I sorted a potential problem of losing the clips for the body shell. They had pinged off in various random directions whilst checking out so I thought it best to make them as unlosable as possible. Fishing line tied to two clips then threaded through the holes of the shell seems to work. This photo shows the tied together clips and the felt pads.

I made a box to stand the car on for storage and starting. It holds all the tools too. It is also something handy to sit on.

A few shots of the insides of the Hummer.

This shot shows the air filter I added. A tube of foam soaked in air filter oil and then stretched over the original air filter.

The home made battery pack in place.

Views of the Hummer ready to go.

All done at last

12/Sep/2009 Above and below. Finally as it should have been when I bought it. It took 3 months to get all the right bits from Nitrotek.

Finished at last
Finished with all bits on it

The First Run and the Aftermath

16/06/2009 Then came the first run. All went well. I planned to start it at home and then, once I knew it would run, to then go to some open ground. It started, I gave it a run around my garden and went so well around it that I decided to use the tank of fuel up in my garden. Here is a bit of video of the run.

Checks after the first run revealed one wheel that had come slightly loose. Quarter of a turn on the wheel nut did the job. I realised at this point that it might be a good idea to make some covers for the shock absorbers as they seem to attract all sorts of muck which can't be good for them. I have seen shock covers on eBay for about 8 but I feel sure there must be a quick and cheap way of doing it. Cling film for instance.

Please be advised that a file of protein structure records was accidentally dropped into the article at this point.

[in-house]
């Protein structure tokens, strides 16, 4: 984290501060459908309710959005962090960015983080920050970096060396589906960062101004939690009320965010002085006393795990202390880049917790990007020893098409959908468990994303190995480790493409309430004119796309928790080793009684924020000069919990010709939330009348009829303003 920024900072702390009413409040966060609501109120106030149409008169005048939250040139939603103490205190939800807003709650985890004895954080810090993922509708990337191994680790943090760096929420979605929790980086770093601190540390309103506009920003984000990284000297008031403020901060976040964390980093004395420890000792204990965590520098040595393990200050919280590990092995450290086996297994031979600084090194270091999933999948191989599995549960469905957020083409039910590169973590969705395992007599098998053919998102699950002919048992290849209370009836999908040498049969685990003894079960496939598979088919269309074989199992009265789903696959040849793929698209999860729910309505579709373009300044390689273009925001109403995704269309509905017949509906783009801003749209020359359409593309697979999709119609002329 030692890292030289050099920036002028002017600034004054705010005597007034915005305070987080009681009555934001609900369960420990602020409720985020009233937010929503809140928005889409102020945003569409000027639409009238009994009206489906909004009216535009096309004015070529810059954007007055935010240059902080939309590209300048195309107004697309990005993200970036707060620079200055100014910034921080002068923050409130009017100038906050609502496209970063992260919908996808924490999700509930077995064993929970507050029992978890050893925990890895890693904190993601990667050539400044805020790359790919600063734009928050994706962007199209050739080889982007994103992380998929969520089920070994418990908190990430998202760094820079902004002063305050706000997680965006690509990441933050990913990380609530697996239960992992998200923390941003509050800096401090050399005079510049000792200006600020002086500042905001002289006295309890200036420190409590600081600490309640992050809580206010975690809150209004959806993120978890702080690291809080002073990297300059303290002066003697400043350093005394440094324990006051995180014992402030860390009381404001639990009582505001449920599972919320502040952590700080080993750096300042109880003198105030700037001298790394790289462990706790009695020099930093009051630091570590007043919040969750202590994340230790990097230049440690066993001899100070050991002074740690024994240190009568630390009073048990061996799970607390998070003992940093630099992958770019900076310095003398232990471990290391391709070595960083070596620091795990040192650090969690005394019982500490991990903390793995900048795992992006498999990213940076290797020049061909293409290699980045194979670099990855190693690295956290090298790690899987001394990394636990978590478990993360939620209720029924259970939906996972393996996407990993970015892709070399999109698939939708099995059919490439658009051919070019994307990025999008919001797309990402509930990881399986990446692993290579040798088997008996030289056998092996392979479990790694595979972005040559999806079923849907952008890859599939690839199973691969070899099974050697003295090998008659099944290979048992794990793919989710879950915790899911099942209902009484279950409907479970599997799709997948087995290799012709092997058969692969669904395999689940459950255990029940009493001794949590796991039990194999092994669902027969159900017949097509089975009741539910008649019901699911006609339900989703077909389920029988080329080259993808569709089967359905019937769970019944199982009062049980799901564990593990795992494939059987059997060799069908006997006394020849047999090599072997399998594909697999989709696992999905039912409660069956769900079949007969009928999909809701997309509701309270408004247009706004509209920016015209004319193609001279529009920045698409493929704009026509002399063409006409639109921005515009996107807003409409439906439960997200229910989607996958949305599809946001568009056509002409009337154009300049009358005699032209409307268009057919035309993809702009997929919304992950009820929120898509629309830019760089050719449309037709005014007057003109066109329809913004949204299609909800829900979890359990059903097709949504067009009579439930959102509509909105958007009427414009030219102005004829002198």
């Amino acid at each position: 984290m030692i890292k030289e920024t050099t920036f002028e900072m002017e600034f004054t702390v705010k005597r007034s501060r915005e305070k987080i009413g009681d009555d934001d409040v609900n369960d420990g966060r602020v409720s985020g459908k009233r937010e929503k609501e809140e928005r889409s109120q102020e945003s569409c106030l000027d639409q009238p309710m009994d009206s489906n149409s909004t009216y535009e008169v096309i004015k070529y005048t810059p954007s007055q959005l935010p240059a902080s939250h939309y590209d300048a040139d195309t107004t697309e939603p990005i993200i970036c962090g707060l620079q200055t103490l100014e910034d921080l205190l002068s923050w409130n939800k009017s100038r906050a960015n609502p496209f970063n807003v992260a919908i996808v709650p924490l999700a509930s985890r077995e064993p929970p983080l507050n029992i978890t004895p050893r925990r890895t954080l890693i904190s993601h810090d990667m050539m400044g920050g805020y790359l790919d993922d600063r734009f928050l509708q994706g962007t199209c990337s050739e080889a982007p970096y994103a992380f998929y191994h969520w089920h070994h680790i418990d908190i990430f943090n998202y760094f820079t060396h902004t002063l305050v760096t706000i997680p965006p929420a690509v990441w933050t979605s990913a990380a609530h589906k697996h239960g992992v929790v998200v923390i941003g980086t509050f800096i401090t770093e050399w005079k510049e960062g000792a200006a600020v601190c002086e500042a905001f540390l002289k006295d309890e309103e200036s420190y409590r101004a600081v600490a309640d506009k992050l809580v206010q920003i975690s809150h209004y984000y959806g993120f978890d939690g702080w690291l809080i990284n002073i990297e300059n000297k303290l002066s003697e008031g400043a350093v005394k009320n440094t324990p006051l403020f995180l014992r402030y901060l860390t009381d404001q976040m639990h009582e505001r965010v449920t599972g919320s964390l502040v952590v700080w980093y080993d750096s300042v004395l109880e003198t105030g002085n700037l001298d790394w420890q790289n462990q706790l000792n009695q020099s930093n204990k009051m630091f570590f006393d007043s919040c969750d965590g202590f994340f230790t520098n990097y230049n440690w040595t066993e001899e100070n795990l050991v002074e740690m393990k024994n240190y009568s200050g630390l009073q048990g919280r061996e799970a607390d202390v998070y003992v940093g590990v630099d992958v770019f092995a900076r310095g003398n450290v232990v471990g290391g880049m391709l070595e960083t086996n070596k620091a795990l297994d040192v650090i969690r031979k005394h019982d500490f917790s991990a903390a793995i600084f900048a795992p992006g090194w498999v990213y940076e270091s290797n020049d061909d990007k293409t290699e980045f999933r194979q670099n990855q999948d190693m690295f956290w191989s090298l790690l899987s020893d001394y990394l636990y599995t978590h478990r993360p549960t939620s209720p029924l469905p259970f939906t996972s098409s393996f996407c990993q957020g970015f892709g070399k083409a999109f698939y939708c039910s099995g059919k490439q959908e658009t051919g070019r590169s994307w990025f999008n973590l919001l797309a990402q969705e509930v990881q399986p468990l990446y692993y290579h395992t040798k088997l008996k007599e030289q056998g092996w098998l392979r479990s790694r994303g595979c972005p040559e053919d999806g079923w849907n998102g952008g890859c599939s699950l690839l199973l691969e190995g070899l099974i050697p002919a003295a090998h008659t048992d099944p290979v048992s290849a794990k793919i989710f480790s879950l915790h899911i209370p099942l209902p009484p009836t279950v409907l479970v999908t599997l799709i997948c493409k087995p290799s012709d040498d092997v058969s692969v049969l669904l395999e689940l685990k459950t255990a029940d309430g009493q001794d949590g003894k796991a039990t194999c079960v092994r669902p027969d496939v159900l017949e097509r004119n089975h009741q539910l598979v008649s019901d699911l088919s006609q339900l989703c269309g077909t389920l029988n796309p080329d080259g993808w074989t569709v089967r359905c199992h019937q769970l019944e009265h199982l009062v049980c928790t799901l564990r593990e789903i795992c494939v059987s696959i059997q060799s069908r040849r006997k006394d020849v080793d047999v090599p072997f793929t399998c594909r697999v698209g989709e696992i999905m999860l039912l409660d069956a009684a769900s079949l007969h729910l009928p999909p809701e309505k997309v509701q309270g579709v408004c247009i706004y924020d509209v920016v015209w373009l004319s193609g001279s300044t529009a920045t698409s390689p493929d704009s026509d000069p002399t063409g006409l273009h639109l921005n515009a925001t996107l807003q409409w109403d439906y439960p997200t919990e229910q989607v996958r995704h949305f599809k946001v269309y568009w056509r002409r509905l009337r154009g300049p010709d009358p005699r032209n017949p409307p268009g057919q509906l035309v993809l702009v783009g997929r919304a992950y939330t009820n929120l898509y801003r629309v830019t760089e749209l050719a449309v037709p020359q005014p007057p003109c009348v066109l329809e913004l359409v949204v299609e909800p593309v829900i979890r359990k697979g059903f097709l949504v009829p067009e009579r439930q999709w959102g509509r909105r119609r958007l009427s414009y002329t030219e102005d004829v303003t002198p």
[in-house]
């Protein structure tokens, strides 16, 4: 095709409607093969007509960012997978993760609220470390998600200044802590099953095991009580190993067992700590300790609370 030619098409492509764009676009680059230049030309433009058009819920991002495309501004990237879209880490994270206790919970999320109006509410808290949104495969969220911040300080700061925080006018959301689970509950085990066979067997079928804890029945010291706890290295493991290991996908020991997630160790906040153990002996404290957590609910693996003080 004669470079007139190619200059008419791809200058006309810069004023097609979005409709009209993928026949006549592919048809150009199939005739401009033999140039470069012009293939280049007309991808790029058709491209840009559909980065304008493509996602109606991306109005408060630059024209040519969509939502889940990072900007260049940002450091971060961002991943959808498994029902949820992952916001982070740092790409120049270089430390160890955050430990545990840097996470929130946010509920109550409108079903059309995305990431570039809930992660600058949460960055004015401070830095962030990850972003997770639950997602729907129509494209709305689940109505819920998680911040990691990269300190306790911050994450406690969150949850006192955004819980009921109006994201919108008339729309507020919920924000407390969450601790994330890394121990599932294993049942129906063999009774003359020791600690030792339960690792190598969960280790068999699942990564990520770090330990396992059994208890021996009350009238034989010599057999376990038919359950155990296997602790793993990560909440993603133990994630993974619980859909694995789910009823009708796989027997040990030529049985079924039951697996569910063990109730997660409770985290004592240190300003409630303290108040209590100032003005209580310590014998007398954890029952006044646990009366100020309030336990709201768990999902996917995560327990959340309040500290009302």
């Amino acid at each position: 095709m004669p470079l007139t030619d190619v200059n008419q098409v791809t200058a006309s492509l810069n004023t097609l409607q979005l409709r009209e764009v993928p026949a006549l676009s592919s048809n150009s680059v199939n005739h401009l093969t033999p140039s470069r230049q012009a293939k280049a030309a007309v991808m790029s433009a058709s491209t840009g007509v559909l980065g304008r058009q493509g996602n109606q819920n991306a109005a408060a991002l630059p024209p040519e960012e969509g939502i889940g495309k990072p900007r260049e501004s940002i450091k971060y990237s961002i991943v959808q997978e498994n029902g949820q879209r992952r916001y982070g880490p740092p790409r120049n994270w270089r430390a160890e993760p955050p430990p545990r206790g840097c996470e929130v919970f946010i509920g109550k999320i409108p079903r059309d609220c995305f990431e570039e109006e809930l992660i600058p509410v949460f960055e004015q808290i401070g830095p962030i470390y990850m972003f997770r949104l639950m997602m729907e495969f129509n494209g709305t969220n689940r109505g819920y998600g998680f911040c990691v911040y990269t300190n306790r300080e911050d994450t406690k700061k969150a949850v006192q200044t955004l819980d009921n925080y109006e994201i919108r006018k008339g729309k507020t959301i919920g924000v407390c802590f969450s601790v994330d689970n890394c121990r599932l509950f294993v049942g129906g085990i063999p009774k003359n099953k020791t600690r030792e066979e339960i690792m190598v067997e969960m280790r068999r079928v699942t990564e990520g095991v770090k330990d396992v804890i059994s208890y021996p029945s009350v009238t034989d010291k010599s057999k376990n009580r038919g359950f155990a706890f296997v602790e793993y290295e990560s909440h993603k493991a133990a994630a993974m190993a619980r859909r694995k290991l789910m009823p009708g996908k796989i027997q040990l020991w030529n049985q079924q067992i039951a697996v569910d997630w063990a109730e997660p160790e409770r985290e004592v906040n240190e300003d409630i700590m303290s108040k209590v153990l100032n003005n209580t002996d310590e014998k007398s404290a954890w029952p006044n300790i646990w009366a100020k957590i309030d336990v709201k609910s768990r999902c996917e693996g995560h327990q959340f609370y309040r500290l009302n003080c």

Cling film experiment. I will give this a go and see what happens.

The Second Run

21/06/2009 Run at Boston with John with his helicopter and Talon NX. Went for the weekend to Boston and found a good area very near his home for a steady run to continue the running in process. No problems again apart from one of the bum shock absorbers (the one with the stripped threads) fell apart. The cling film shock cover seems to have worked.

Here is the aftermath of that very successful run. Proof the clingfilm worked on a steady run at least. The shock absorber that fell apart.

Shock Problems

Below is a replacement shock that I received from Nitrotek. Unfortunately, it has a different construction and different action to my existing shocks. So I am still scuppered. The new one does seem to do the damping a lot better than the old ones. In fact, now I realise how awful the original set are. I also sent off for some shocks from eBay. The seller was good but despite all my efforts to check they were OK before buying, when they arrived, they would not fit properly. They were meant for an FG Baja but it did say they would fit a Shengqi. At a push, with adaptations of the fittings, they would have done but I sent them back.